WE CAN ALL BE MORE AC­CU­RATE

PGA Tour stats ex­pert Mark Broadie re­veals why your mid and short irons are the most im­por­tant clubs in your bag

Golf Australia - - CONTENTS - WORDS STU­ART HOOD

PGA Tour stats ex­pert Mark Broadie ex­plains why your mid and short irons are the most im­por­tant clubs in your bag; hit these well and your scores will plum­met.

Ham­mer­ing a 300-yard drive might make you feel like a pro, and curl­ing home a 20-footer might give you a mas­sive rush of adren­a­line. But when it comes to con­sis­tently lower scores, the area you re­ally need to fo­cus on is your iron play.

“If you study the 10 shots that sep­a­rate a golfer who reg­u­larly shoots 80 and a golfer who reg­u­larly shoots 90, you dis­cover that be­tween 40-45 per­cent of the scor­ing dier­ence comes from the qual­ity of their ap­proach play,” re­veals lead­ing golf statis­ti­cian Pro­fes­sor Mark Broadie.

“A lot of peo­ple find this sur­pris­ing, but it is the same through­out all the skill lev­els. Whether you are a top Tour pro­fes­sional or some­one who shoots 100, the area that has the most im­pact on your av­er­age score is not your driv­ing, short game or putting. It is your shots into the green.”

2017 Open Cham­pion Jor­dan Spi­eth is a great ex­am­ple of this. Yes, he never seems to miss an im­por­tant putt. Yes, he has a stun­ning short game. And yes, he is a fan­tas­tic course man­ager. But if you delve into his sta­tis­tics you soon dis­cover that the big­gest change be­tween his OK-but-not-fan­tas­tic 2016 and his Ma­jor-win­ning 2017 was the stan­dard of his iron play. In 2016, he gained 0.145 strokes per round with his ap­proach shots and hit 63.52 per­cent of greens in reg­u­la­tion, to lie 87th in the PGA Tour’s Strokes Gained with Ap­proach Shots cat­e­gory and 145th in the PGA Tour’s GIR statis­tic. Last sea­son, he gained 0.906 strokes per round with his ap­proach shots and hit 70.01 per­cent of greens in reg­u­la­tion, to rank 1st in the PGA Tour’s Strokes Gained with Ap­proach Shots cat­e­gory and fourth in the PGA Tour’s Greens in Reg­u­la­tion statis­tic. “This is one of the big­gest things Jor­dan has turned around and it fol­lows the sta­tis­ti­cal pat­tern of pre­vi­ous sea­sons,” Broadie tells us. “When­ever you com­pare the earnings of top-10

“THE AREA THAT HAS THE MOST IM­PACT ON YOUR AV­ER­AGE SCORE IS NOT YOUR DRIV­ING, SHORT GAME OR PUTTING. IT IS YOUR SHOTS INTO THE GREEN.” – MARK BROADIE

“IF YOU WANT TO CUT YOUR HAND­I­CAP YOU NEED TO DIAL IN YOUR 7-, 8- AND 9-IRONS”

play­ers in the PGA Tour’s Strokes Gained Driv­ing, Strokes Gained with Ap­proach Shots, Strokes Gained Around the Green and Strokes Gained Putting cat­e­gories, you al­ways find that the lead­ers in the Strokes Gained from Ap­proach Shots statis­tic have taken home the most money.”

So does this mean the whole ‘putt for dough’ adage is a myth? Yes. Well. Um. It’s com­pli­cated, so we will let the pro­fes­sor ex­plain. “In gen­eral, golf tour­na­ments are won by the player on the leader­board who putts the best,” says Broadie. “But to get your name on to the leader­board you need to be hit­ting your ap­proach shots well. And this is why, if I had to give a mid or high-hand­i­cap golfer one piece of ad­vice it would be to work on be­com­ing more ac­cu­rate from 100-150 yards.” That’s right, folks. For­get chip­ping from dawn un­til dusk or beat­ing balls with your metal woods, hy­brids or long irons. Ac­cord­ing to golf’s lead­ing data ex­pert, if you want to slash your hand­i­cap quickly the clubs you need to dial in are your 7-, 8- and 9-irons.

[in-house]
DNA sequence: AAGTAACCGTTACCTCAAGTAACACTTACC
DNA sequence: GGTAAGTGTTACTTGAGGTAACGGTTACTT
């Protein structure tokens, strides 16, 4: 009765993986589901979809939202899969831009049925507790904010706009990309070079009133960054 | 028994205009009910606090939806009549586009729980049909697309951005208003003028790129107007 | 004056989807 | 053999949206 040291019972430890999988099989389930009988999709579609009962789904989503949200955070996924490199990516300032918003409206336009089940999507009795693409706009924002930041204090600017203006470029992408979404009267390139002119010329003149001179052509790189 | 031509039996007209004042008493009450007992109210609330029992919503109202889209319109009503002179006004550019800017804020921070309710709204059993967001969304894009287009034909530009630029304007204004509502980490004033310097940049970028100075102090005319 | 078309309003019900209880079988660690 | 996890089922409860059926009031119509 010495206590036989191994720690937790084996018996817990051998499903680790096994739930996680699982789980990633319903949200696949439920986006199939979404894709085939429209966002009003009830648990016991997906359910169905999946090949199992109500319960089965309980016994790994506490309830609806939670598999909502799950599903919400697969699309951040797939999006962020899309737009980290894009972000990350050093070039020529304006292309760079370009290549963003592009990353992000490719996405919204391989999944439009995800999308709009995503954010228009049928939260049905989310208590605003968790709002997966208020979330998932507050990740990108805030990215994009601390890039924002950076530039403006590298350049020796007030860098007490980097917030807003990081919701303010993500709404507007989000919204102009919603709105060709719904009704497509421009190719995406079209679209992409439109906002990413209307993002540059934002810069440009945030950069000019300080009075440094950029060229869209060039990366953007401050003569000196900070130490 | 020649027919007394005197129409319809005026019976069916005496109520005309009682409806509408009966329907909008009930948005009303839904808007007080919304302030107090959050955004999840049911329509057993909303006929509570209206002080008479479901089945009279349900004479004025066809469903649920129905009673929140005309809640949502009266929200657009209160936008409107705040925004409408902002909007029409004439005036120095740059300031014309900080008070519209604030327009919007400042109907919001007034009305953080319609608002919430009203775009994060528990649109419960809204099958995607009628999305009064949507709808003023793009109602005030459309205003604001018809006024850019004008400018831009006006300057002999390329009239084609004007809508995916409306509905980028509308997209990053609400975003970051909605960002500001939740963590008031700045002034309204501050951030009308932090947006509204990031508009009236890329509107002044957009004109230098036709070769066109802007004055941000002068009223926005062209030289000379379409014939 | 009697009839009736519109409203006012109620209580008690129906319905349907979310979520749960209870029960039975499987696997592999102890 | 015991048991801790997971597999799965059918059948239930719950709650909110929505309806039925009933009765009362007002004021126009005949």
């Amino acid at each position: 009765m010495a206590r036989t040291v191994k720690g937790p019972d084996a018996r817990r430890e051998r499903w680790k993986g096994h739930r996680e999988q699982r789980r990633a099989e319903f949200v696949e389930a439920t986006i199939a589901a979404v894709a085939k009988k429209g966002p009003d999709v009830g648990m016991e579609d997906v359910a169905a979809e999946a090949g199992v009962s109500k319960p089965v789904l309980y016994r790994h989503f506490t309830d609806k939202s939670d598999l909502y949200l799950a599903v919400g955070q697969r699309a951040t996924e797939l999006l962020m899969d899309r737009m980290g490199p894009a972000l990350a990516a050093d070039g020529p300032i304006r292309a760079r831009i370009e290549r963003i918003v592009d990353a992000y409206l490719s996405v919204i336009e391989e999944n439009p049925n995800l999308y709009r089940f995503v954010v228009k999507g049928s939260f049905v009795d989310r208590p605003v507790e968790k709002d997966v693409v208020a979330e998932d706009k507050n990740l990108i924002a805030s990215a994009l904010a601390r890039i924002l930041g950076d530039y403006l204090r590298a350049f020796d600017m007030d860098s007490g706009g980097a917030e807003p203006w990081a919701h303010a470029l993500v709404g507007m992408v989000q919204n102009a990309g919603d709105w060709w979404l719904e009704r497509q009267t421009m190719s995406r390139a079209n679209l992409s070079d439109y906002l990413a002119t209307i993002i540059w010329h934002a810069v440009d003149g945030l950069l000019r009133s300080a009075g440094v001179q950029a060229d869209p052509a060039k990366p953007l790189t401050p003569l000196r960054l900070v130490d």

“The di‘er­ence in golfers’ av­er­age per­for­mance sta­tis­tics from 150 yards is as­tound­ing,” adds Broadie. “From this dis­tance in the fair­way, the best pros put half their shots within 21 feet of the hole, av­er­age pro­fes­sion­als put half of their shots within 23 feet of the hole. Golfers who av­er­age 80 put half of their shots within 42 feet of the hole. Golfers who av­er­age 90 put half of their shots within 56 feet of the hole. And golfers who av­er­age 100 put half of their shots within 70 feet of the hole. These are enor­mous di‘er­ences that o‘er a big op­por­tu­nity. If you can get your 7- or 8-irons 10 to 15 feet closer to the hole, then you can quickly take a cou­ple of shots o‘ your game.” While ex­tremely ex­cit­ing, the above is per­haps a tad labour in­ten­sive for some week­end golfers. Thank­fully, Pro­fes­sor Broadie has an al­ter­na­tive per­for­mance met­ric for those who aren’t sali­vat­ing at the prospect of con­tin­u­ally pac­ing out the dis­tance from their ball to the cup.

“Work on hit­ting the green in one shot from be­tween 100 and 150 yards,” ad­vises Broadie. “The data I’ve gath­ered on shots hit from the fair­way be­tween these dis­tances shows the fol­low­ing. Golfers who av­er­age 80 hit the green 63 per­cent of the time. Golfers who av­er­age 90 hit the green 47 per­cent of the time. And golfers who av­er­age 100 hit the green 35 per­cent of the time. Again, these are huge vari­a­tions that high­light the ma­jor scor­ing im­prove­ments you can make by hit­ting just two or three more greens.”

Got that? Great, then what are you wait­ing for? Grab your clubs, get out there, dial in your mid and short irons and pre­pare to give your­self a chance of win­ning this week­end.

Get shorty Get to love your 7-iron down, be­cause they are key to scor­ing well.

Big strength Jor­dan Spi­eth was No.1 in the PGA Tour’s Strokes Gained from ap­proaches in 2017.

Newspapers in English

Newspapers from Australia

© PressReader. All rights reserved.